I'm not going to put in much on this becuase it's very complex, voluminous, madening and takes forever to address properly. I think basically Jesus is talked about in the Talmud and that proves he at least existed. There's three reasons I assume so:
(1) Historians of the Talmud allude to it.
(2) it was self censored and the references to Jesus were blotted out or changed to certain epithets are know this to be a fact. So it did talk about him.
(3) The skeptic Celsus offers historical proof that the Talmud talked about Jesus.
The thing about the Talmud passages is the Jews wanted plausible deniable. They changed the readings so they could say It's not really him. That's understandable becuase they were being persecuted and they reason to fear. It also means that the fact that Talmudic evidence is confusing and not clear is not reaosn to discount it. Part of the maintaining of the deniable is taking Jesus name out of the text and using epithets and another part is the argument that the sourcs are from too late. This is one of Lowder's main argument.s Being late doesn't matter because the tradition was oral it was handed down it's well known the sources go back to the first century.
One of the major sources dealt with by Loweder is the "Ben Pandera" tradition. This is supposed to be a reference to Jesus through his grandfather. Then the The Baraitha tradition. Before dealing with those let's just say that these issues are too complex to settle here. I wont spend much time on them. Before getting to them I'll deal with the three Issues I laid out.
(1) historians of the Talmud recognize Jesus as part of the tradition.
The Babylonian Talmud
translated by MICHAEL L. RODKINSON
Book 10 (Vols. I and II)
The History of the Talmud
from Vol I chapter II
Thus the study of the Talmud flourished after the destruction of the Temple, although beset with great difficulties and desperate struggles. All his days, R. Johanan b. Zakkai was obliged to dispute with Sadducees and Bathueians and, no doubt, with the Messiahists also; for although these last were Pharisees, they differed in many points from the teaching of the Talmud after their master, Jesus, had broken with the Pharisees
This clearly indicates that Jesus was followed by Christians who understood him as a Rabbi in the late first century, but the Jesus myth theory says that it was only in the second century that began to put a concrete history to Jesus. Note this history indicates taht they had a history about him as they said he had been a pharisee.
The index indicates that this statment is from the time covering the late first century.
Index to the work
The Talmud is Rabbinical commentaries that begin about the second century but they draw upon even older material. Soem parts of the Jerusalem Talmud go back to the frist century and even before:
Michael L Rodkinson
"History of Talmud"
"The Talmud is a combination of Mishna and Gemara, the latter is a collection of Mishnayoth, Tosephtas, Mechilta, Siphra, Siphre and Boraithas, all of these, interpreted and discussed by the Amoraim, Saboraim, and also Gaonim at a later period. "The Mishna is the authorized codification of the oral or unwritten law, which on the basis of the written law contained in Pentateuch, developed during the second Temple, and down to the end of the second century of the common era." The author of which was R. Jehuda, the prince named "Rabbi" (flourishing toward the end of the second century), taking the unfinished work of R. Akiba and R. Meir as basis."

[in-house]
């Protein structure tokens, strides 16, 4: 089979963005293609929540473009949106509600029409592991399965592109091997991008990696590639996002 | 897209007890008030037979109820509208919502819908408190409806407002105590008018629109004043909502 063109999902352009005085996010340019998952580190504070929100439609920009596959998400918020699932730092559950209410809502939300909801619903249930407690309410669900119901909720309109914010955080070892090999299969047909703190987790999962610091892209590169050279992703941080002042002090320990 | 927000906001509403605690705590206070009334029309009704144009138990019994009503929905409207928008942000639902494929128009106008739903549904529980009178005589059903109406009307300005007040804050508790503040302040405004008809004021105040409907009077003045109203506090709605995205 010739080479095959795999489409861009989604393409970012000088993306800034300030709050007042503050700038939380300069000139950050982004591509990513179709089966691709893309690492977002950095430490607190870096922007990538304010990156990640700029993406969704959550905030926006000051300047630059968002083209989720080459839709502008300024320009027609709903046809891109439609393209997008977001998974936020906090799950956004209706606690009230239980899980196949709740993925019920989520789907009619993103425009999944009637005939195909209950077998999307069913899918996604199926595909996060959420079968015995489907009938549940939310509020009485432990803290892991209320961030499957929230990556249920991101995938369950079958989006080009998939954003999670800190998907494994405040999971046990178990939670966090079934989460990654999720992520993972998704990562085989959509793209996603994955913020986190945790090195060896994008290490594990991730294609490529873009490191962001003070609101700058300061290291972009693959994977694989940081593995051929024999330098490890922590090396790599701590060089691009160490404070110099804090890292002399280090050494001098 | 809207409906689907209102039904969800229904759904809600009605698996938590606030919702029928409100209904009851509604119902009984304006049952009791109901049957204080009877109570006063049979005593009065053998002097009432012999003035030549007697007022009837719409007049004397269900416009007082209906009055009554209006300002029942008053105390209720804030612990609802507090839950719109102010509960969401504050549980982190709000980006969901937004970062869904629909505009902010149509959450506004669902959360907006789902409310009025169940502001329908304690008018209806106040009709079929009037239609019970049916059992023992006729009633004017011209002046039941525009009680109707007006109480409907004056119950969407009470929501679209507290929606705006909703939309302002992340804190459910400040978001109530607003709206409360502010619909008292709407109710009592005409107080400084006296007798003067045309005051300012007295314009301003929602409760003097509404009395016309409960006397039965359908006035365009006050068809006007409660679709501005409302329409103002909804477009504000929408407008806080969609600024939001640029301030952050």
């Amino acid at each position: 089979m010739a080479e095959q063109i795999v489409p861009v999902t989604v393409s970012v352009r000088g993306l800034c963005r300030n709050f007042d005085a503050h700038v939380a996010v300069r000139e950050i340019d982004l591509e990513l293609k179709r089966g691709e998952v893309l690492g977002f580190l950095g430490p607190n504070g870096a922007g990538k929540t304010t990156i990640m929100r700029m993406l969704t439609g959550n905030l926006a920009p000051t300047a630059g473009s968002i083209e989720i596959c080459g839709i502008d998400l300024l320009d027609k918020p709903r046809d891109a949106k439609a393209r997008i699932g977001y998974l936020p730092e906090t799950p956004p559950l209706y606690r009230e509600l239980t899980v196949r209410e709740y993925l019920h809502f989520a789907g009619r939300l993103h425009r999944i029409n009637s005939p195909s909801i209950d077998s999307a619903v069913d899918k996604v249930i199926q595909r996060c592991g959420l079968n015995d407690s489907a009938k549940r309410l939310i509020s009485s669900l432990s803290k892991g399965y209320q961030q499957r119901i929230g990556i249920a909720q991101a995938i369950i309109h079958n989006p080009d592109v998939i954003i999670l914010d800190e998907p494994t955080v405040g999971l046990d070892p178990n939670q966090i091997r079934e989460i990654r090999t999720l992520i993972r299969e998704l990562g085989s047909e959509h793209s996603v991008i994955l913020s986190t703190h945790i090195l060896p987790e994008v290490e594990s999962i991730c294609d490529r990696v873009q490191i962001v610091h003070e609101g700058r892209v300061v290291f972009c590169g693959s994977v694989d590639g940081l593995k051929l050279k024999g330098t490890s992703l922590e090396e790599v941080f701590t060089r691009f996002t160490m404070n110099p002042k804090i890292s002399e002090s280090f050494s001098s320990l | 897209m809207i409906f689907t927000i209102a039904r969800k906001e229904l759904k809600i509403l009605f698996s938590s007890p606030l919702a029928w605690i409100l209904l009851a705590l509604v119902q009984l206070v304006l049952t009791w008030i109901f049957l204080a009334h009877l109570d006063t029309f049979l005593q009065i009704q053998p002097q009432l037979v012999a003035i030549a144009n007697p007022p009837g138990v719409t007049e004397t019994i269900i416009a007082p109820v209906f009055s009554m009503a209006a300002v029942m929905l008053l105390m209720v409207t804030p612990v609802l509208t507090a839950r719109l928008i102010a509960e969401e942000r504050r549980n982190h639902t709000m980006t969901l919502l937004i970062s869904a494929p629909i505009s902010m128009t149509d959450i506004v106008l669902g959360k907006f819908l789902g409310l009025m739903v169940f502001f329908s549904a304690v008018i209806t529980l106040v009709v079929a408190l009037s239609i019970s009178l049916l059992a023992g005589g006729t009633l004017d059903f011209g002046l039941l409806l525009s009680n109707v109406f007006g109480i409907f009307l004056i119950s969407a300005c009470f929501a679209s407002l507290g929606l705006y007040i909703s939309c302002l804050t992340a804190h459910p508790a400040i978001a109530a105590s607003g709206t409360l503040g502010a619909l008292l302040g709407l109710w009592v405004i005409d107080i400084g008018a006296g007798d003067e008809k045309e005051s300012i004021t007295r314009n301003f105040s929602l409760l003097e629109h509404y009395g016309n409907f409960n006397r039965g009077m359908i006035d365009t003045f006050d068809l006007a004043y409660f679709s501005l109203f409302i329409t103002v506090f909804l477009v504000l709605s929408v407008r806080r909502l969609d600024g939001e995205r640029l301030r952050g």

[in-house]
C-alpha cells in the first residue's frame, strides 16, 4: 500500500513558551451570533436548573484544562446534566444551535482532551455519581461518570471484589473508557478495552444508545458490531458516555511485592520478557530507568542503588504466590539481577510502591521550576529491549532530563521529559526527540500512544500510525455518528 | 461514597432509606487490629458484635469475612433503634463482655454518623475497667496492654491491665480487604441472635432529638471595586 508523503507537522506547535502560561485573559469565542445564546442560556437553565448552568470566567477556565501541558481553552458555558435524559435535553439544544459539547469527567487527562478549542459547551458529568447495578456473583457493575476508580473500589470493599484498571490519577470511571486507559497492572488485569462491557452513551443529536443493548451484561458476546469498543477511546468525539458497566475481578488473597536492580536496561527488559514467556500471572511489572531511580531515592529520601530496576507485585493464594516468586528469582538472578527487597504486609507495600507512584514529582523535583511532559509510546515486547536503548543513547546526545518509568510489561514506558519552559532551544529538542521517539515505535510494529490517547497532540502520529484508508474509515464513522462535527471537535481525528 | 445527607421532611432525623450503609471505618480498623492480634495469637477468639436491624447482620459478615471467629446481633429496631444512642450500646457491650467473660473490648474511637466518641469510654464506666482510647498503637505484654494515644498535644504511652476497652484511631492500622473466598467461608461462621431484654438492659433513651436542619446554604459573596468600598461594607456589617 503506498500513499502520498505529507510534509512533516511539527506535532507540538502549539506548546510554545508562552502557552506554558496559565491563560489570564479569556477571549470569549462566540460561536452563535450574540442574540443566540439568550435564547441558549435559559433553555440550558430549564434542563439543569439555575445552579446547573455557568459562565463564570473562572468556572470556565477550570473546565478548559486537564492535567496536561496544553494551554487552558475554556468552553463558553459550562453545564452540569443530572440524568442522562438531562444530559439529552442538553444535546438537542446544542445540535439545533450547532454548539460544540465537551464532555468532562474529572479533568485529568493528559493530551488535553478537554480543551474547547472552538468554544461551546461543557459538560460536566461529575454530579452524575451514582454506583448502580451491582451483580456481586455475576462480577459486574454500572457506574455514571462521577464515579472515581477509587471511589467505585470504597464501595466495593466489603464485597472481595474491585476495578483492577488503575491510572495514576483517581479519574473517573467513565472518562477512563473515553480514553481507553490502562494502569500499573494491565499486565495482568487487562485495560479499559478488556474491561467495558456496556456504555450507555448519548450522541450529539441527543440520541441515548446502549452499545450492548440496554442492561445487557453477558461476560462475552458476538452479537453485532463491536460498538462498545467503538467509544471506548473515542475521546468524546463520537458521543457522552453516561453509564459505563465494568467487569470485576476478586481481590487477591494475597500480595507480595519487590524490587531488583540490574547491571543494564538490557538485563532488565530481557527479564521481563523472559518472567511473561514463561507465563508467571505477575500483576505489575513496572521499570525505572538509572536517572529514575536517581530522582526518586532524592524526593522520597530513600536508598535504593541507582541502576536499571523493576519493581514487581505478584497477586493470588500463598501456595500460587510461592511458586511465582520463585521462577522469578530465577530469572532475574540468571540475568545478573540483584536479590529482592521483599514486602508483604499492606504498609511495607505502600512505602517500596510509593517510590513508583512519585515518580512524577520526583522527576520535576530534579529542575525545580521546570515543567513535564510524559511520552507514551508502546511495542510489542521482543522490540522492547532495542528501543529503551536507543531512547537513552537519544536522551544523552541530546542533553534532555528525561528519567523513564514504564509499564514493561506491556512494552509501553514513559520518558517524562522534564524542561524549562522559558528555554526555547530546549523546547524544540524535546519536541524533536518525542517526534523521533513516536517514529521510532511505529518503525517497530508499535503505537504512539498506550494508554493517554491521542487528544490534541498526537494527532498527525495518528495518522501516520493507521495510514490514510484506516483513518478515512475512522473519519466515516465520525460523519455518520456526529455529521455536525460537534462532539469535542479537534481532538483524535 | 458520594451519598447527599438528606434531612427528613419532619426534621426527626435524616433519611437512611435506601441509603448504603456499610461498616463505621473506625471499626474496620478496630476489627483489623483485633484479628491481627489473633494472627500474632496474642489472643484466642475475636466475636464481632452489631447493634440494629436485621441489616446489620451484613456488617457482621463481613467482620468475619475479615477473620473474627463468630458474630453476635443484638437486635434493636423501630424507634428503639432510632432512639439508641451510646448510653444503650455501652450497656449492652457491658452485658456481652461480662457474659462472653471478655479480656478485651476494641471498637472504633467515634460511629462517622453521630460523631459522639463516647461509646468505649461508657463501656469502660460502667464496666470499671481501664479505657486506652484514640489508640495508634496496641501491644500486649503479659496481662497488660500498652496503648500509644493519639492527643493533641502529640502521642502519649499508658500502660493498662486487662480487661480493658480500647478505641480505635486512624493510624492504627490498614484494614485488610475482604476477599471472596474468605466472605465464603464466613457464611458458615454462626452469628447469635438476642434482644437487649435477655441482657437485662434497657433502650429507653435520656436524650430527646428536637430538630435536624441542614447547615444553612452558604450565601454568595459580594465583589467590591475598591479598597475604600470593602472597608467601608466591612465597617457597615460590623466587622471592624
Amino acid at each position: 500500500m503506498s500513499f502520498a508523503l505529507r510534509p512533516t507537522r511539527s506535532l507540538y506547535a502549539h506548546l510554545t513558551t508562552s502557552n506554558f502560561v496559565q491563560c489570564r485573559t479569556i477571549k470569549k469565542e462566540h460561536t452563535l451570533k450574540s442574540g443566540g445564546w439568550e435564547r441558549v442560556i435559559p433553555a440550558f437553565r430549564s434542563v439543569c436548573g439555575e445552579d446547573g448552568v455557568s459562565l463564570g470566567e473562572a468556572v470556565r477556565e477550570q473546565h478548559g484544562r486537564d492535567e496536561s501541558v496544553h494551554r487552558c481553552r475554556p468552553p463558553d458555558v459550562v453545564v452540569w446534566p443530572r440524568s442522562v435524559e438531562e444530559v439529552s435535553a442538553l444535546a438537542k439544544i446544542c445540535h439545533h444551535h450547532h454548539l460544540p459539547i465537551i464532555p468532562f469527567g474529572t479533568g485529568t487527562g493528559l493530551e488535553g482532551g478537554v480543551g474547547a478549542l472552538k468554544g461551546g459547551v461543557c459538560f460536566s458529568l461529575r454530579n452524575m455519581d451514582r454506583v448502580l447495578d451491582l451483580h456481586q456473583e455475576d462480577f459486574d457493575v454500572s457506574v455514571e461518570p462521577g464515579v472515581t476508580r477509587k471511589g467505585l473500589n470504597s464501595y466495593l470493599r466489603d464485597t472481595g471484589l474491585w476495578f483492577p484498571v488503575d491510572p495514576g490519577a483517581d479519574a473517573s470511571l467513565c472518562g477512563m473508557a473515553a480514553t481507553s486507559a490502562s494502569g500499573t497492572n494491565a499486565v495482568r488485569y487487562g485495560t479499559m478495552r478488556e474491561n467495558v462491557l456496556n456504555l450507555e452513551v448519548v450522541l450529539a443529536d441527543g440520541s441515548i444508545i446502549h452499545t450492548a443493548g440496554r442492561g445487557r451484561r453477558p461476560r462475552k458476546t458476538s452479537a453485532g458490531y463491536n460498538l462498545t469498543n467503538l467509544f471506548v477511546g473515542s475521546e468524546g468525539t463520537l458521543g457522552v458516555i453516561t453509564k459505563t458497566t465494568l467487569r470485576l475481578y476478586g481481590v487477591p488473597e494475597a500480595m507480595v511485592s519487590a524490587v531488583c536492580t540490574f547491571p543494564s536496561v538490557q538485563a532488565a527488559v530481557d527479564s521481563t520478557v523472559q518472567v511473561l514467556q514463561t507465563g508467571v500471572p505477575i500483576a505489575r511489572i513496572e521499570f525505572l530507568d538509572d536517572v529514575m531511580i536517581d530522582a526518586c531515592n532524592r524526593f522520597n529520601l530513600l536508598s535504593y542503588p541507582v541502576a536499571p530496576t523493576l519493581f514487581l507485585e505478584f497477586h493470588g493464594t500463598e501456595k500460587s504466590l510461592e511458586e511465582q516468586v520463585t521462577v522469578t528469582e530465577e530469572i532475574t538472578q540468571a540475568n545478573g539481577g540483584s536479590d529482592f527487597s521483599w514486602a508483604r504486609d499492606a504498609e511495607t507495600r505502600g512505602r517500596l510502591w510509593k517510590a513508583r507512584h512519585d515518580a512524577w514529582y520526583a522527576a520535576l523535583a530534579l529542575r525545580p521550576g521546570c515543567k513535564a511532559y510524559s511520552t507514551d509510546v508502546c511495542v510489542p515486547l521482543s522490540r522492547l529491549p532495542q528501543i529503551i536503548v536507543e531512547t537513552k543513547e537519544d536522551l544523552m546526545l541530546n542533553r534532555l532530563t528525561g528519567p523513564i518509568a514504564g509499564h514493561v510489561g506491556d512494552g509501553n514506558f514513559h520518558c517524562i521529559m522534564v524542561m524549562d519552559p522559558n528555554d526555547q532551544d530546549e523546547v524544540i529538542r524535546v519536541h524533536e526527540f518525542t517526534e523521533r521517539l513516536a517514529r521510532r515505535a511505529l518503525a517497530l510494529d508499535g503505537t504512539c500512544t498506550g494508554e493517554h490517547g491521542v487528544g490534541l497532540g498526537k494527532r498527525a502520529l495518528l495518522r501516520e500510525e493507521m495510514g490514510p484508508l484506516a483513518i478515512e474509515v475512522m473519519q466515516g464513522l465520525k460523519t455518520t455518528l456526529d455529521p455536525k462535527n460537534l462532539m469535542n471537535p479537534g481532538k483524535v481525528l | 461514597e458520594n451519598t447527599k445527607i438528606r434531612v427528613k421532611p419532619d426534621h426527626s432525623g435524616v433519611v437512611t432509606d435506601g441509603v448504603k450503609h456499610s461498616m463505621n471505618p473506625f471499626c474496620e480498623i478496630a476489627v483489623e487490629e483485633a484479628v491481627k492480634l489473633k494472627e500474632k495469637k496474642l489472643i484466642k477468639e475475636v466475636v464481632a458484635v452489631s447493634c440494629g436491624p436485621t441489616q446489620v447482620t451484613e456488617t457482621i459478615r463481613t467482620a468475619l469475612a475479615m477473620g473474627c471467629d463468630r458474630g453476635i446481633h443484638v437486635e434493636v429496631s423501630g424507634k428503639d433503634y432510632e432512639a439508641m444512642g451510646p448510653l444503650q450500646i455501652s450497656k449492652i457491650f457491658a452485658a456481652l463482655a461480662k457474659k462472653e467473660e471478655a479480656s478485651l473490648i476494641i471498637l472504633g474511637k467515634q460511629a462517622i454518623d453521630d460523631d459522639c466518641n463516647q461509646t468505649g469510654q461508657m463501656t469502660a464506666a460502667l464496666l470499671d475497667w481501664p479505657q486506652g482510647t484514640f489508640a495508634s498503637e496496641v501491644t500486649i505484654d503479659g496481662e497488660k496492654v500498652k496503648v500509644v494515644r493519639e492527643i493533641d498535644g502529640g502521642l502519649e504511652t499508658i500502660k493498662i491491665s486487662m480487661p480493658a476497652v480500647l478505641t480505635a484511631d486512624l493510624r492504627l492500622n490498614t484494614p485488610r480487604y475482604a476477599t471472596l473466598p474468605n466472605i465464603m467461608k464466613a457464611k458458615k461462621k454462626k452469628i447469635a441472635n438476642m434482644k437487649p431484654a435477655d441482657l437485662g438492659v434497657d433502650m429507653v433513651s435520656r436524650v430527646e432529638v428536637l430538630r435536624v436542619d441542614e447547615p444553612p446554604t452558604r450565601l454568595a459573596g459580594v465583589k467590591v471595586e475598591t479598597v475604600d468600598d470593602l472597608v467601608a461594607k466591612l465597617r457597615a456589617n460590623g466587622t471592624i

Christian apologists have long used the references in the Talmud to certian figures, some named "Yeshua" and others called by deogatory nick names, to prove the Jews wrote about Jesus. But modern Jewish scholars have given up that pasttime and now deny that any of these references pertian to Jesus.
Rabbis have never deneid it. Rabbis have been using the talmudis stories of Jesus for centuries to illustraet the problems with Christianity. Secondly, they were confident enough that this was Jesus that they actually took the mentions of name out at one point to avoid attacks by anti-semetic Christians.
Rodkinson was an important translator of the Talmud. His story is found here:
(2) Talmud was Self Censored
References to Jesus were expunged form it. McDowell Explains:
"... in light of the persecutions, the Jewish communities imposed censorship on themselves to remove references to Jesus in their writings so that they might no longer be a target of attack. Morris Goldstein, former Professor of Old and New Testament Literature at the Pacific School of Religion, relates: Thus, in 1631 the Jewish Assembly of Elders in Poland declared: ‘We enjoin you under the threat of the great ban to publish in no new edition of the Mishnah or the Gemara anything that refers to Jesus of Nazareth... If you will not diligently heed this letter, but run counter thereto and continue to publish our books in the same manner as heretofore, you might bring over us and yourselves still greater sufferings than in previous times.’"He has an example of such as passage that Lightfoot found. some of the epithets that replaced the name "Jesus" were:
Dr. Robert Morey continues:
"Thankfully, copies of the uncensored pre-1631 texts can be found in Oxford University and several other European libraries. Thus the statements about Jesus were never actually ‘lost.’ They were published separately in numerous editions and studied by Jewish scholars in private. No one denies these facts any more... While the Soncino edition of the Babylonian Talmud is a censored text, the editors usually give the uncensored original readings in a footnote. We have put the statements about Jesus back into the text where they originally belonged and have indicated this by [ ]." (Morey, pp. 1-2)